What is the purpose of this Website?
Dontbetonit.org is designed to educate all NCAA student-athletes about the dangers of sports wagering. Any student-athlete who engages in sports wagering risks their NCAA eligibility, not to mention the many personal risks to one’s finances, family, reputation, and future. There’s just too much at stake, which is why the NCAA urges student-athletes: “Don’t Bet On It.”
How can I best use this Website?
This Website is designed to be used mostly in group settings. At the end of each main topic, there are scenarios which present common ways a student-athlete may get caught up in wagering. Each scenario offers points for group discussion and we encourage you to lead your student-athletes in these discussions. However, the content can also be viewed by individuals. If you prefer to direct student-athletes to the training as individual users, or have a student-athlete who was unable to participate in your group training, please direct them to this site. The information is critical for student-athletes to learn, no matter what the setting.
Do I have to view the content on this site in order?
Dontbetonit.org is designed to be flexible for you to use. Feel free to skip around sections and pick and choose among the videos and scenarios to share with your audience. However, make sure that in whatever order you select to watch the program, you do review the entirety of the main content and watch at least one video and one scenario when they are offered. The main program content takes only about 15 minutes to view--well worth it to reduce risks to your student-athletes.
Who is most at risk for sports wagering?
Recent research by the NCAA (conducted in 2008) indicates that sports wagering occurs in every division and that student-athletes in every sport are vulnerable, particularly for wagering at a social level. Male student-athletes are more likely to gamble than women, and golfers tend to be at high risk for engaging in sports wagering. The study found that 37 percent of Division III male student-athletes reported wagering at the social level, compared to 28 percent in Division II and 22 percent in Division I. Among women, 9 percent of Division III student-athletes reported social levels of wagering, compared to 6 percent in Division II and 4 percent in Division I.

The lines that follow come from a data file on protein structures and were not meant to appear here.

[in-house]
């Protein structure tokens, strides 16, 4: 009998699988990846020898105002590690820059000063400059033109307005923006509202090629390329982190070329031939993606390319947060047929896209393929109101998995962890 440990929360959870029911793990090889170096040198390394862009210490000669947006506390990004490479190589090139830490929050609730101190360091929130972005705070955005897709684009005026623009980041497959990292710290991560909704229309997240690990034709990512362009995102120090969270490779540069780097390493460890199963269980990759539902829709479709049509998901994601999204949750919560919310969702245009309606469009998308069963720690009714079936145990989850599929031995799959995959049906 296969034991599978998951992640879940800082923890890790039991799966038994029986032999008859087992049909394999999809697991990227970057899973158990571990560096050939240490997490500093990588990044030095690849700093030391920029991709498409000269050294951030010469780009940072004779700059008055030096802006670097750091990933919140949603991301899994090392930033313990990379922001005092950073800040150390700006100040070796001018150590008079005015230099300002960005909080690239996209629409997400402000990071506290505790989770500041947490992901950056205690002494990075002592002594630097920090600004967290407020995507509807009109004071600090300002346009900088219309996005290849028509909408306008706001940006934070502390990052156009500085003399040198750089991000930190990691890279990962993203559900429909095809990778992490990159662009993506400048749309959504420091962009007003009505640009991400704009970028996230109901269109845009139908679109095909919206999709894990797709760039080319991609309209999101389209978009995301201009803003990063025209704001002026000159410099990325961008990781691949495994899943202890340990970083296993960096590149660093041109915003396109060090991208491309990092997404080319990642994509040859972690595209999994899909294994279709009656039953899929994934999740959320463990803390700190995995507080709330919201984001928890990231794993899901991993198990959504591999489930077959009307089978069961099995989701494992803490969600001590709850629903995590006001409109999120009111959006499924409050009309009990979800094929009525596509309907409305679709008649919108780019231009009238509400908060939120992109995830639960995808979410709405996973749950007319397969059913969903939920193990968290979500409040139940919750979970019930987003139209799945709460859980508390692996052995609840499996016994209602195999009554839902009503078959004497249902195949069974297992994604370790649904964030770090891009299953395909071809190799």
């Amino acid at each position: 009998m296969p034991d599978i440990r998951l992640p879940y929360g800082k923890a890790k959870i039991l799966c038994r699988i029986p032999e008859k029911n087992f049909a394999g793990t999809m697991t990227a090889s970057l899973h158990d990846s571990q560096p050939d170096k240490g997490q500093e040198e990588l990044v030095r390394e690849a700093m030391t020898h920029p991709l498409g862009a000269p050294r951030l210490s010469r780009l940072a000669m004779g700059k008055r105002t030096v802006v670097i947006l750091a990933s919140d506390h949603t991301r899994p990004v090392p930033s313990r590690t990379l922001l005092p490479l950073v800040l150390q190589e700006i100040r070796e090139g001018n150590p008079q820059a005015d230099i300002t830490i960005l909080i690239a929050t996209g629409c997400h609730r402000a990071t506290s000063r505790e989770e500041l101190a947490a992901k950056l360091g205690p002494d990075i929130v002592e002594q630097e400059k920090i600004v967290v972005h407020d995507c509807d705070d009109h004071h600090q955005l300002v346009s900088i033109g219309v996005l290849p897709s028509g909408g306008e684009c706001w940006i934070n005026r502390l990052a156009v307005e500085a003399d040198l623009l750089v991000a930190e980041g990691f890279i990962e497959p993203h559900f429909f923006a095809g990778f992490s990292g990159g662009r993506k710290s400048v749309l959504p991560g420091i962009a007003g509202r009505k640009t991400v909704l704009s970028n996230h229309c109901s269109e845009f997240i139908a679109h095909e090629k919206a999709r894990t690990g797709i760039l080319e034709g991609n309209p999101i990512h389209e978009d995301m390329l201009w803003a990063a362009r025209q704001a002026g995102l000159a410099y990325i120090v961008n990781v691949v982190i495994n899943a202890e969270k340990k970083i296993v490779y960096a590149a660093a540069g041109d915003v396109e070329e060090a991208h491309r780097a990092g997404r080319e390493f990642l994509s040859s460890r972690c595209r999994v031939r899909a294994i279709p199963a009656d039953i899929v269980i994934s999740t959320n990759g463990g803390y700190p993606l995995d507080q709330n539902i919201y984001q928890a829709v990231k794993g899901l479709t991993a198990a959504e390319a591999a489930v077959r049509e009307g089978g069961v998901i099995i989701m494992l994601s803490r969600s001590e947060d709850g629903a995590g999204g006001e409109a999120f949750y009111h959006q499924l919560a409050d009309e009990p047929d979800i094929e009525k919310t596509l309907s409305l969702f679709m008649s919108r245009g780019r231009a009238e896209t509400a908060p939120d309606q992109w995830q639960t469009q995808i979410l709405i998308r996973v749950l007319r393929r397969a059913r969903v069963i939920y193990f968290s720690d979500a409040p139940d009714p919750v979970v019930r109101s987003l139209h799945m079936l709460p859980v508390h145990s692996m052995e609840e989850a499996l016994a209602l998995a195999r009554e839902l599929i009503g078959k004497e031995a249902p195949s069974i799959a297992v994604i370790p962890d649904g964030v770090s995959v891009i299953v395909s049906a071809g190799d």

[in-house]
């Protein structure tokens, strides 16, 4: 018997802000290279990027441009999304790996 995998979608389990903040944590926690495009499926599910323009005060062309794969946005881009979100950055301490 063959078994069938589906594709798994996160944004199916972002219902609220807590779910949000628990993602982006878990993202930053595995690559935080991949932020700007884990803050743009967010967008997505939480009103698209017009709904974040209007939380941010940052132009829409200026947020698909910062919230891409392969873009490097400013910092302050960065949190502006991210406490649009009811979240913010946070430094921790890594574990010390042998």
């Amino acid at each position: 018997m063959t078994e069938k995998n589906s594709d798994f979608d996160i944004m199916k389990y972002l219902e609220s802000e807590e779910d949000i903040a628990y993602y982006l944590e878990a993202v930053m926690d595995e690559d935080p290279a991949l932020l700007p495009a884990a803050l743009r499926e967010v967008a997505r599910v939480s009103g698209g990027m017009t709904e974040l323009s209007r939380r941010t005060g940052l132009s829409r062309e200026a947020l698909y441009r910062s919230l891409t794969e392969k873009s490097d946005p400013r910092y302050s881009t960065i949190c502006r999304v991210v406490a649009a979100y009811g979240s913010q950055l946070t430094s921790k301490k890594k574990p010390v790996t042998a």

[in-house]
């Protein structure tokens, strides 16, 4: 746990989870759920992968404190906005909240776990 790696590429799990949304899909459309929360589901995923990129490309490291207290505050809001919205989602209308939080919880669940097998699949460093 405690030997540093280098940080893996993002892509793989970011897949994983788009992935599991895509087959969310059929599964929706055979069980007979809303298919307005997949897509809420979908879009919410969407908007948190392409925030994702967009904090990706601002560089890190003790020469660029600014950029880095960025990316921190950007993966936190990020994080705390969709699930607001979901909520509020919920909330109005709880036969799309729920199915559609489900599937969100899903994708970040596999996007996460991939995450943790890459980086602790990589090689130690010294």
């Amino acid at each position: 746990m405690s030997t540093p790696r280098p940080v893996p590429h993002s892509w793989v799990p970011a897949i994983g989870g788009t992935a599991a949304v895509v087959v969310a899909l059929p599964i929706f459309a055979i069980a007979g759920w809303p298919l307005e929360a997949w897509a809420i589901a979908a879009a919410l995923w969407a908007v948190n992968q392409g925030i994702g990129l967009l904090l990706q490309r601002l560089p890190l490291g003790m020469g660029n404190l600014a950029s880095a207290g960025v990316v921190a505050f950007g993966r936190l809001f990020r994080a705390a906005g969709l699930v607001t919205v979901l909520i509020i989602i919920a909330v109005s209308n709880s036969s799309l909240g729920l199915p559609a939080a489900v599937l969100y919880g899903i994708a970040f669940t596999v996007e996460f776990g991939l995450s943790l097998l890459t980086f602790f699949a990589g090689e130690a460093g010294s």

Does this Website really help change sports wagering behavior?
This site is an important part of the NCAA’s efforts to curb sports wagering. Recent research (conducted in 2008 and released in late 2009) shows that educational efforts like this Website do make a real difference. The study compared the wagering habits of student-athletes since 2004 and found:
- A decrease in frequent (once a month or more) sports wagering by Division I men’s basketball student-athletes, from 6.1 percent in 2004 to 4.5 percent.
- A decrease in wagering-related behaviors among Division I men’s basketball and football players, such as intentionally sharing information about their teams with outsiders.
- No more than 3.2 percent of male student-athletes and no more than 0.2 percent of females in any of the NCAA’s three divisions reported weekly wagering.
These statistics are encouraging, but there is still more work to be done. As long as student-athletes remain vulnerable to this issue, the NCAA remains committed to educating them and reducing this problem.
I am having problems viewing the content and/or videos on this Website.
Please make sure you have downloaded Flash Player 9 or later. You can download Flash for free by visiting www.adobe.com. A slow Internet connection may also affect the delivery of this course. If possible, avoid using a slow connection such as dial-up or wireless.
This website contains video in each section, which may take anywhere from a few seconds to a minute or more to load depending upon your connection. If you are planning to play this program in a group setting, we recommend that PRIOR to your presentation, you click on each main menu option and allow the host video to load. This will cache the video in your Internet browser and allow for much faster playback in front of your audience.